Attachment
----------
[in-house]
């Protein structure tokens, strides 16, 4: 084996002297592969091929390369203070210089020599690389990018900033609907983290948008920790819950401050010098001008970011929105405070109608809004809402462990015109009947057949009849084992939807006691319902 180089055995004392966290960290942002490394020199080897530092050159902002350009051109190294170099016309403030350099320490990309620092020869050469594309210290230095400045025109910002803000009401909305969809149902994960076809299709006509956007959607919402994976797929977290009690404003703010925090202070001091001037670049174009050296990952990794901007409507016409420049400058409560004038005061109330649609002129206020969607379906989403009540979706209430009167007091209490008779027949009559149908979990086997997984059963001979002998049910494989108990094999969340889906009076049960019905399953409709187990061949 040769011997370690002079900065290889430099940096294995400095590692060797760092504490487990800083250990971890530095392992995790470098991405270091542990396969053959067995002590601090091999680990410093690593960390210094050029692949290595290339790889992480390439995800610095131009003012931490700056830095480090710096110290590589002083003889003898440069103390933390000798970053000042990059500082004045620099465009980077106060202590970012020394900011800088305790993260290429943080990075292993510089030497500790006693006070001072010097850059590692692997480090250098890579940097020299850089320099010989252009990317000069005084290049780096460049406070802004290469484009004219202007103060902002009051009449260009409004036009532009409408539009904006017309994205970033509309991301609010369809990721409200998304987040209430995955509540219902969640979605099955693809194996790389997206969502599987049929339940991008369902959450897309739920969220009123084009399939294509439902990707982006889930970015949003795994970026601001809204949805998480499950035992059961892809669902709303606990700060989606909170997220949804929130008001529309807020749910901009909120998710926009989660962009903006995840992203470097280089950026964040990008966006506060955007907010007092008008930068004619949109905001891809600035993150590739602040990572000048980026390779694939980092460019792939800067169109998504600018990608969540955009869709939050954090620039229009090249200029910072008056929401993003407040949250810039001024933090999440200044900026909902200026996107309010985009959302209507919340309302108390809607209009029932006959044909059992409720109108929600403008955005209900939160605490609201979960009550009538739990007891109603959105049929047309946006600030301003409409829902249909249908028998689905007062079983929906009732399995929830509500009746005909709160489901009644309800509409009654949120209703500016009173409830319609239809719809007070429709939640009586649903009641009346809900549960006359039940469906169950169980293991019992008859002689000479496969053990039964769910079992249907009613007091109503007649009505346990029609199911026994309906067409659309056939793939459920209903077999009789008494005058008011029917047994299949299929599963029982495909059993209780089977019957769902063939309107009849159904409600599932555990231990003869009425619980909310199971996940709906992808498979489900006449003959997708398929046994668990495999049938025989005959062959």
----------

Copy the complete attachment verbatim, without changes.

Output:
[in-house]
């Protein structure tokens, strides 16, 4: 084996002297592969091929390369203070210089020599690389990018900033609907983290948008920790819950401050010098001008970011929105405070109608809004809402462990015109009947057949009849084992939807006691319902 180089055995004392966290960290942002490394020199080897530092050159902002350009051109190294170099016309403030350099320490990309620092020869050469594309210290230095400045025109910002803000009401909305969809149902994960076809299709006509956007959607919402994976797929977290009690404003703010925090202070001091001037670049174009050296990952990794901007409507016409420049400058409560004038005061109330649609002129206020969607379906989403009540979706209430009167007091209490008779027949009559149908979990086997997984059963001979002998049910494989108990094999969340889906009076049960019905399953409709187990061949 040769011997370690002079900065290889430099940096294995400095590692060797760092504490487990800083250990971890530095392992995790470098991405270091542990396969053959067995002590601090091999680990410093690593960390210094050029692949290595290339790889992480390439995800610095131009003012931490700056830095480090710096110290590589002083003889003898440069103390933390000798970053000042990059500082004045620099465009980077106060202590970012020394900011800088305790993260290429943080990075292993510089030497500790006693006070001072010097850059590692692997480090250098890579940097020299850089320099010989252009990317000069005084290049780096460049406070802004290469484009004219202007103060902002009051009449260009409004036009532009409408539009904006017309994205970033509309991301609010369809990721409200998304987040209430995955509540219902969640979605099955693809194996790389997206969502599987049929339940991008369902959450897309739920969220009123084009399939294509439902990707982006889930970015949003795994970026601001809204949805998480499950035992059961892809669902709303606990700060989606909170997220949804929130008001529309807020749910901009909120998710926009989660962009903006995840992203470097280089950026964040990008966006506060955007907010007092008008930068004619949109905001891809600035993150590739602040990572000048980026390779694939980092460019792939800067169109998504600018990608969540955009869709939050954090620039229009090249200029910072008056929401993003407040949250810039001024933090999440200044900026909902200026996107309010985009959302209507919340309302108390809607209009029932006959044909059992409720109108929600403008955005209900939160605490609201979960009550009538739990007891109603959105049929047309946006600030301003409409829902249909249908028998689905007062079983929906009732399995929830509500009746005909709160489901009644309800509409009654949120209703500016009173409830319609239809719809007070429709939640009586649903009641009346809900549960006359039940469906169950169980293991019992008859002689000479496969053990039964769910079992249907009613007091109503007649009505346990029609199911026994309906067409659309056939793939459920209903077999009789008494005058008011029917047994299949299929599963029982495909059993209780089977019957769902063939309107009849159904409600599932555990231990003869009425619980909310199971996940709906992808498979489900006449003959997708398929046994668990495999049938025989005959062959």